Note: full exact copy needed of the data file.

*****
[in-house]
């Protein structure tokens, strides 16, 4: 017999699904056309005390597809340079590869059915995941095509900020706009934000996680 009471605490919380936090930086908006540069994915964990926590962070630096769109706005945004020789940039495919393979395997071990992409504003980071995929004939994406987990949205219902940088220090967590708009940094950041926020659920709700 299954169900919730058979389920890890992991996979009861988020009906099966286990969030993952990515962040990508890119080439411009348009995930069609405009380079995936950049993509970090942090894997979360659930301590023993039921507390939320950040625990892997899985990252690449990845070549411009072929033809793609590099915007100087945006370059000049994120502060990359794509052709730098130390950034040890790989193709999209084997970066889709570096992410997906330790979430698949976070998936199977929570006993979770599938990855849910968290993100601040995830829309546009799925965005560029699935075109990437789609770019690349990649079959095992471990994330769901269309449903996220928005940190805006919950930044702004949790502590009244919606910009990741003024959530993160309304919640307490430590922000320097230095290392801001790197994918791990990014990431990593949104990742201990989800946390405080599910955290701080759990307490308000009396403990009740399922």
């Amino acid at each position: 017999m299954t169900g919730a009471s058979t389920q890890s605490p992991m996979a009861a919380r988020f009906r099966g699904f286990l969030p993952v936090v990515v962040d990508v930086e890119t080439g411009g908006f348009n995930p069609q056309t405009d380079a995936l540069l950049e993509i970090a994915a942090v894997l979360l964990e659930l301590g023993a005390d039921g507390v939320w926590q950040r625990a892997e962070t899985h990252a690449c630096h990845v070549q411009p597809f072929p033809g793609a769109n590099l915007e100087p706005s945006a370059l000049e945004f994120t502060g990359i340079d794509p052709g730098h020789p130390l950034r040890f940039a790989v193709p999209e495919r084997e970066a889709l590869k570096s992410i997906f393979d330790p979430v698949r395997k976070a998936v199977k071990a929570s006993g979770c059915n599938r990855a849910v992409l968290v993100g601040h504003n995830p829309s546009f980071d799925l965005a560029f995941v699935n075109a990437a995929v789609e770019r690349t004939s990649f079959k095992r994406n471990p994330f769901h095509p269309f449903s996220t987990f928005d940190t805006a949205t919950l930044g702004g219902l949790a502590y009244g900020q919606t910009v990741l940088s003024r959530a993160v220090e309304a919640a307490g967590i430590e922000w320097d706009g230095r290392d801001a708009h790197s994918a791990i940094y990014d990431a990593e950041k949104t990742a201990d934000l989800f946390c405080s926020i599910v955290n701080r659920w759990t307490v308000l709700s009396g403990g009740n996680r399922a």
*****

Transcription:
[in-house]
């Protein structure tokens, strides 16, 4: 017999699904056309005390597809340079590869059915995941095509900020706009934000996680 009471605490919380936090930086908006540069994915964990926590962070630096769109706005945004020789940039495919393979395997071990992409504003980071995929004939994406987990949205219902940088220090967590708009940094950041926020659920709700 299954169900919730058979389920890890992991996979009861988020009906099966286990969030993952990515962040990508890119080439411009348009995930069609405009380079995936950049993509970090942090894997979360659930301590023993039921507390939320950040625990892997899985990252690449990845070549411009072929033809793609590099915007100087945006370059000049994120502060990359794509052709730098130390950034040890790989193709999209084997970066889709570096992410997906330790979430698949976070998936199977929570006993979770599938990855849910968290993100601040995830829309546009799925965005560029699935075109990437789609770019690349990649079959095992471990994330769901269309449903996220928005940190805006919950930044702004949790502590009244919606910009990741003024959530993160309304919640307490430590922000320097230095290392801001790197994918791990990014990431990593949104990742201990989800946390405080599910955290701080759990307490308000009396403990009740399922």
């Amino acid at each position: 017999m299954t169900g919730a009471s058979t389920q890890s605490p992991m996979a009861a919380r988020f009906r099966g699904f286990l969030p993952v936090v990515v962040d990508v930086e890119t080439g411009g908006f348009n995930p069609q056309t405009d380079a995936l540069l950049e993509i970090a994915a942090v894997l979360l964990e659930l301590g023993a005390d039921g507390v939320w926590q950040r625990a892997e962070t899985h990252a690449c630096h990845v070549q411009p597809f072929p033809g793609a769109n590099l915007e100087p706005s945006a370059l000049e945004f994120t502060g990359i340079d794509p052709g730098h020789p130390l950034r040890f940039a790989v193709p999209e495919r084997e970066a889709l590869k570096s992410i997906f393979d330790p979430v698949r395997k976070a998936v199977k071990a929570s006993g979770c059915n599938r990855a849910v992409l968290v993100g601040h504003n995830p829309s546009f980071d799925l965005a560029f995941v699935n075109a990437a995929v789609e770019r690349t004939s990649f079959k095992r994406n471990p994330f769901h095509p269309f449903s996220t987990f928005d940190t805006a949205t919950l930044g702004g219902l949790a502590y009244g900020q919606t910009v990741l940088s003024r959530a993160v220090e309304a919640a307490g967590i430590e922000w320097d706009g230095r290392d801001a708009h790197s994918a791990i940094y990014d990431a990593e950041k949104t990742a201990d934000l989800f946390c405080s926020i599910v955290n701080r659920w759990t307490v308000l709700s009396g403990g009740n996680r399922a």